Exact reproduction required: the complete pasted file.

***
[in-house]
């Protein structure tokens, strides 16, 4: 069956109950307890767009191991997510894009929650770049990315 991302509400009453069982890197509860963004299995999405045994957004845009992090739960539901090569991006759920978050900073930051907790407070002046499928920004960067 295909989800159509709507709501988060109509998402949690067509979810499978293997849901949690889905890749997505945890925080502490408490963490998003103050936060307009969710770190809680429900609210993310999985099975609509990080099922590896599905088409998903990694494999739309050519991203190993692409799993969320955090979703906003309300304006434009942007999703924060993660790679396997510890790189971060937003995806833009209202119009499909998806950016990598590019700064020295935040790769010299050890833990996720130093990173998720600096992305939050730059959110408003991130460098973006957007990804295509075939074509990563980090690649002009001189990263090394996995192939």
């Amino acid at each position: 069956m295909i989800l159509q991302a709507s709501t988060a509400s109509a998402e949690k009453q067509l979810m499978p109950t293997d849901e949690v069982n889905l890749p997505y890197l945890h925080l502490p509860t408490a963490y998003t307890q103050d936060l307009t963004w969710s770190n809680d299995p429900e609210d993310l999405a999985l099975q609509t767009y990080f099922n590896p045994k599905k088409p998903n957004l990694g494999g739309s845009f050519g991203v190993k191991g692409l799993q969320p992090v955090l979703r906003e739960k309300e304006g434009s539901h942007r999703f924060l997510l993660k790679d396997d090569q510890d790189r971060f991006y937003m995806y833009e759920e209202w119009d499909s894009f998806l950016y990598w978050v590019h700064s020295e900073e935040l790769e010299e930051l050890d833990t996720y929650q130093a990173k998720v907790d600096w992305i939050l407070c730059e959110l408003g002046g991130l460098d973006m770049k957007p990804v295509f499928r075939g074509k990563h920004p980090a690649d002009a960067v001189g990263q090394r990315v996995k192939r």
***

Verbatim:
[in-house]
């Protein structure tokens, strides 16, 4: 069956109950307890767009191991997510894009929650770049990315 991302509400009453069982890197509860963004299995999405045994957004845009992090739960539901090569991006759920978050900073930051907790407070002046499928920004960067 295909989800159509709507709501988060109509998402949690067509979810499978293997849901949690889905890749997505945890925080502490408490963490998003103050936060307009969710770190809680429900609210993310999985099975609509990080099922590896599905088409998903990694494999739309050519991203190993692409799993969320955090979703906003309300304006434009942007999703924060993660790679396997510890790189971060937003995806833009209202119009499909998806950016990598590019700064020295935040790769010299050890833990996720130093990173998720600096992305939050730059959110408003991130460098973006957007990804295509075939074509990563980090690649002009001189990263090394996995192939």
């Amino acid at each position: 069956m295909i989800l159509q991302a709507s709501t988060a509400s109509a998402e949690k009453q067509l979810m499978p109950t293997d849901e949690v069982n889905l890749p997505y890197l945890h925080l502490p509860t408490a963490y998003t307890q103050d936060l307009t963004w969710s770190n809680d299995p429900e609210d993310l999405a999985l099975q609509t767009y990080f099922n590896p045994k599905k088409p998903n957004l990694g494999g739309s845009f050519g991203v190993k191991g692409l799993q969320p992090v955090l979703r906003e739960k309300e304006g434009s539901h942007r999703f924060l997510l993660k790679d396997d090569q510890d790189r971060f991006y937003m995806y833009e759920e209202w119009d499909s894009f998806l950016y990598w978050v590019h700064s020295e900073e935040l790769e010299e930051l050890d833990t996720y929650q130093a990173k998720v907790d600096w992305i939050l407070c730059e959110l408003g002046g991130l460098d973006m770049k957007p990804v295509f499928r075939g074509k990563h920004p980090a690649d002009a960067v001189g990263q090394r990315v996995k192939r």